Tuesday, June 30, 2009
Happy Birthday William Wheeler!
Hey Vice-Precedence Blog Readers! First of all, big thanks to Paul Zaloom for his praise for "Vice-Precedence" we truly appreciate this incredible compliment from such a talented and accomplished man. Also, Thank You to all of you who have become Fans of "Vice-Precedence" on Facebook, we really appreciate it. If you haven't yet-what are you waiting for? Join the Race for Second Place! As we like to say.
Today, June 30th is the birthday of Vice-President William A. Wheeler, Vice-President under Rutherford B. Hayes from 1877-1881. Born June 30th, 1819 in Malone, NY.
Wheeler has been called "the most boring Republican Vice-President, of all the boring Republican Vice-Presidents in history." by "Bland Ambition" author and "Vice-Precedence" contributor Steve Tally. However, not to disagree with Steve-because Wheeler was not exactly a live-wire its true, I don't know how exciting or vibrant I would be if I were a widower who was given the Vice-Presidential nomination as a joke.
While Wheeler was undoubtedly boring, personally I prefer to think of Wheeler as one of the most honest and incorruptible men to ever serve in the Executive Branch. At this time in our nations history, political scandal ran wild with the spoils system, in the Reconstruction of the South after the Civil War, and most notoriously in the Credit Mobilier scandal which ruined many politicians on both sides of the aisle. New York Republicans were ruled by the all-powerful Senator Roscoe Conkling and his "Stalwarts"-if you wanted to be a Republican politician in New York-you had to work with Conkling and do what he said. Period. Yet Wheeler was never tarnished by any hint of scandal and refused to simply go along with Conkling. His stubborn independence and scrupulous honesty was legendary among his fellow Congressmen.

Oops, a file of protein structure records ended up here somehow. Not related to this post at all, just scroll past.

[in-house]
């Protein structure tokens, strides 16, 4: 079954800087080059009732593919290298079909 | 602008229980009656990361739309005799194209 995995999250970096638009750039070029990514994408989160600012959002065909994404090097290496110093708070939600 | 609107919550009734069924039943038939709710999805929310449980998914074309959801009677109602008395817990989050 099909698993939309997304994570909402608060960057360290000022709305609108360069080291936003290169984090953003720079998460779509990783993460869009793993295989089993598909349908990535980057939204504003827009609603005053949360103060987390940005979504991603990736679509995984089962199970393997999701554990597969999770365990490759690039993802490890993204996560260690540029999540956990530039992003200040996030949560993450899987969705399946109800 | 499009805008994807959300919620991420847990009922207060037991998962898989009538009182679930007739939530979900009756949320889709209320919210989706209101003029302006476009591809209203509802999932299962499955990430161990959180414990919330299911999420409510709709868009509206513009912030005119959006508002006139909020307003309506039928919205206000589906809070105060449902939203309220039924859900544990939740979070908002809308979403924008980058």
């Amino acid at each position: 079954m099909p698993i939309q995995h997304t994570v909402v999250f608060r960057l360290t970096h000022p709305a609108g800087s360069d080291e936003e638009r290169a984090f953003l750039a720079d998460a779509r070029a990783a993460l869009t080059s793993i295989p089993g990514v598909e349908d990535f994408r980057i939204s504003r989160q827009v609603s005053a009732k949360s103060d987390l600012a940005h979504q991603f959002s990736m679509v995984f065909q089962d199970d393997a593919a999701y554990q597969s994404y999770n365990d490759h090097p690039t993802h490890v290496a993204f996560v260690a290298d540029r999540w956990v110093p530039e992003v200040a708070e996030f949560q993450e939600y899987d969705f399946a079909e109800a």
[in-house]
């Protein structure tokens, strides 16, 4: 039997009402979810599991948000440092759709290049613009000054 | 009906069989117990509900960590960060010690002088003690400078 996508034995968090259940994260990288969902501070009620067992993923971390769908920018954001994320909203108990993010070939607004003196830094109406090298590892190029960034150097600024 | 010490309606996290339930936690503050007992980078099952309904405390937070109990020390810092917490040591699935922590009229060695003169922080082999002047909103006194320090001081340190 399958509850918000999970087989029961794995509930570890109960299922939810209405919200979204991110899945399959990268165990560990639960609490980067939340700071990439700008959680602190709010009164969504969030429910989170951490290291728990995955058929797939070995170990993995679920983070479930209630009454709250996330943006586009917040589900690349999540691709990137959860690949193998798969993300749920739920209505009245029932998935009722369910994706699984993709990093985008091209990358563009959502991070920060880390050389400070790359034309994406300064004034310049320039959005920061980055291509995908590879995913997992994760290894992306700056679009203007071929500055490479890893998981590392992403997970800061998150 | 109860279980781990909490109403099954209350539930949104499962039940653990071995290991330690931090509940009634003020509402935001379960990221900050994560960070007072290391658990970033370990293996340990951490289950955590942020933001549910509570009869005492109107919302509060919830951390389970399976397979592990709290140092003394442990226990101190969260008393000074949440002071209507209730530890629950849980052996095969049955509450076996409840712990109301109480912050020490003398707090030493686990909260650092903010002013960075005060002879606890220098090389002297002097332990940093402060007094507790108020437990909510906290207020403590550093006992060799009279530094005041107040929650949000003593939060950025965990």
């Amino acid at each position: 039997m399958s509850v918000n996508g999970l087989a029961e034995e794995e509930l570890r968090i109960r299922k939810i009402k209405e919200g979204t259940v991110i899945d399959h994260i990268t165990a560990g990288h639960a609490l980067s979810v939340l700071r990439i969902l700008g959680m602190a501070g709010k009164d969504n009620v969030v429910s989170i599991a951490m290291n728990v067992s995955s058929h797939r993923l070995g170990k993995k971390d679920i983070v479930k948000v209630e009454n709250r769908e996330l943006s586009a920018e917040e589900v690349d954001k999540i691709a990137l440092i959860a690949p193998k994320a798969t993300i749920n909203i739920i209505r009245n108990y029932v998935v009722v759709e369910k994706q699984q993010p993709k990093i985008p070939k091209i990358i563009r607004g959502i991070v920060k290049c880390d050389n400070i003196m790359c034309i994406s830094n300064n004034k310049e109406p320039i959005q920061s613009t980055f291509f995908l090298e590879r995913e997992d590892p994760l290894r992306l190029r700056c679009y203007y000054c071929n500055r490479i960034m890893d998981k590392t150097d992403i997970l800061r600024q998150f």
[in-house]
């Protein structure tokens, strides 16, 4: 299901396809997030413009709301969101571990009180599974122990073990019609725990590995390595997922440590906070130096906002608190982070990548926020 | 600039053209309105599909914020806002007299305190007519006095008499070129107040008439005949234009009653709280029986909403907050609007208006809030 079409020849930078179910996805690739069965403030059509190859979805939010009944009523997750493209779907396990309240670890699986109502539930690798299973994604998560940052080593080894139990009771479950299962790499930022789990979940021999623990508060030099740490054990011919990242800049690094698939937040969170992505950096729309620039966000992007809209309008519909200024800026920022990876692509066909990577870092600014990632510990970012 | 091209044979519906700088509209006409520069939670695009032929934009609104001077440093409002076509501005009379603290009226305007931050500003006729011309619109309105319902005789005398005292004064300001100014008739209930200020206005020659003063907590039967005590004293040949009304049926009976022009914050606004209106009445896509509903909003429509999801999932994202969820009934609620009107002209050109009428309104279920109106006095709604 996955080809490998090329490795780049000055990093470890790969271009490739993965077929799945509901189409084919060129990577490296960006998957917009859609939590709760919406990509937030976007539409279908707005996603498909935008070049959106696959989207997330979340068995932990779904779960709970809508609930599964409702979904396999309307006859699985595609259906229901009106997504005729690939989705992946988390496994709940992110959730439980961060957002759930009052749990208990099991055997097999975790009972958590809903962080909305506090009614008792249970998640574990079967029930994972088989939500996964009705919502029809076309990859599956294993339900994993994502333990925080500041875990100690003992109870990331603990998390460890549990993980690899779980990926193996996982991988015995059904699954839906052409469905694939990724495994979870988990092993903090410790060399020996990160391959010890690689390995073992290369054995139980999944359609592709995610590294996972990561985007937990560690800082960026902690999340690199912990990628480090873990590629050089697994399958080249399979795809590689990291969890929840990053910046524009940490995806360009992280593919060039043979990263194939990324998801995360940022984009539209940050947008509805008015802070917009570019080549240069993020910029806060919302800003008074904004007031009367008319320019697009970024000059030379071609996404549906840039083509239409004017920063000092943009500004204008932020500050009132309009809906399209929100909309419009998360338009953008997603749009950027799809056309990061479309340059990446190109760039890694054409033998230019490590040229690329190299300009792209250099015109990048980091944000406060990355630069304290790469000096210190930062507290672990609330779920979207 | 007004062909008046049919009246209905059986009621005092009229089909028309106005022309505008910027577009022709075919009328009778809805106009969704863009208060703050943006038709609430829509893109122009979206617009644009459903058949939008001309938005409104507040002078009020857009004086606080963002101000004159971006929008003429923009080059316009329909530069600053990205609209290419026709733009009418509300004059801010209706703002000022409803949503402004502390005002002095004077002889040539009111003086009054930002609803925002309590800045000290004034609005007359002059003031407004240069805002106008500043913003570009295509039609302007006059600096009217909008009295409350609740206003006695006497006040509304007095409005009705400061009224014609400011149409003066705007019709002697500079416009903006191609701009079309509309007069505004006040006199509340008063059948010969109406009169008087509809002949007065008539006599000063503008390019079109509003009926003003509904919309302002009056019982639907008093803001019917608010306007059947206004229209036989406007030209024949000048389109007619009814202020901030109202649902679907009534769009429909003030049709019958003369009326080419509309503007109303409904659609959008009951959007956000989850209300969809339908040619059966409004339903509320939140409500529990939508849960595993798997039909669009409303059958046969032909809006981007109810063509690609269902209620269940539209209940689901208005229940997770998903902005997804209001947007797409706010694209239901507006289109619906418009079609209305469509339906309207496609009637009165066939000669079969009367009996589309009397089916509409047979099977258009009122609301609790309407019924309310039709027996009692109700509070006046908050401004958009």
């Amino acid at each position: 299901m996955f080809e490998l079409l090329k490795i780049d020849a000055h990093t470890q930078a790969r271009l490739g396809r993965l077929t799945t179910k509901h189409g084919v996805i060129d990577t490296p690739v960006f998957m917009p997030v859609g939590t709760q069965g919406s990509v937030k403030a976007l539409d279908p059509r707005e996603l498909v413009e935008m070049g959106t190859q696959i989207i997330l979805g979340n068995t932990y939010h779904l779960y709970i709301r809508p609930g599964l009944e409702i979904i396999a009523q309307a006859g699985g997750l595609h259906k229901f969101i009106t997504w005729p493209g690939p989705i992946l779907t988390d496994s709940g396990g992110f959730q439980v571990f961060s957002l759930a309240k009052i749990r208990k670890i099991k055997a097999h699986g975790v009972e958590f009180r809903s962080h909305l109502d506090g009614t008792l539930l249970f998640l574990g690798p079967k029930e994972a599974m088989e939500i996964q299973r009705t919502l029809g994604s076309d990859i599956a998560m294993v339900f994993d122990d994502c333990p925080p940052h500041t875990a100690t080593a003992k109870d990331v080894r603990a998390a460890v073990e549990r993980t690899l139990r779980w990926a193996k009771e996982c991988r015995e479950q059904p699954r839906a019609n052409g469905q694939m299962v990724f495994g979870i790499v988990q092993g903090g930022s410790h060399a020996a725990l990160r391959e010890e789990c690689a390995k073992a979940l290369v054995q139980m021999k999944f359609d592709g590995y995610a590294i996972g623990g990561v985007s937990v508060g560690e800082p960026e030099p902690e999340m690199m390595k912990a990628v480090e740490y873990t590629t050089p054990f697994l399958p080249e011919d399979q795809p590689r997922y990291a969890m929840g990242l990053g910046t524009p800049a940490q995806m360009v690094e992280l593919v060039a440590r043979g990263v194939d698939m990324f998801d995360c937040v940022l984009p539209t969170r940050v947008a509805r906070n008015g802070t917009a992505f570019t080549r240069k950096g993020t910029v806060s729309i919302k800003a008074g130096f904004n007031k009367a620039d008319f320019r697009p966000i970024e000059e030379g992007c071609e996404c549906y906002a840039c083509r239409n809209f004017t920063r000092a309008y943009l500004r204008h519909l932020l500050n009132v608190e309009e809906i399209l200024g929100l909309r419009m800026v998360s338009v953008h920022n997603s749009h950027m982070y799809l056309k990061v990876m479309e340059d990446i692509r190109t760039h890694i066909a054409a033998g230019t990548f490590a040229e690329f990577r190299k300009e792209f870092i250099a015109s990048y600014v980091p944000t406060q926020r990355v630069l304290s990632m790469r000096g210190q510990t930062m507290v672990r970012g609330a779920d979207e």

The only thing Wheeler may be known for...oh he's not known for this either-but it interesting at least, is for the story told about him in a book by a little known Massachusetts senator about acts of courage in politics that went on to win the Pulitzer Prize and make Senator John F. Kennedy a national political figure-"Profiles in Courage". In the foreword by historian Allan Nevins, Nevins gives the most famous example of Wheelers commitment to honesty and political courage in this exchange between Wheeler and Senator Conkling:
Senator Conkling-Wheeler, if you act with us, there is nothing in the gift of the state of New York to which you may not reasonably aspire.
Congressman Wheeler-Mr. Conkling, there is nothing in the gift of the state of New York which will compensate me for the forfeiture of my self-respect.
Pretty impressive if you ask me.
So join us as we say Happy Birthday Vice-President Wheeler!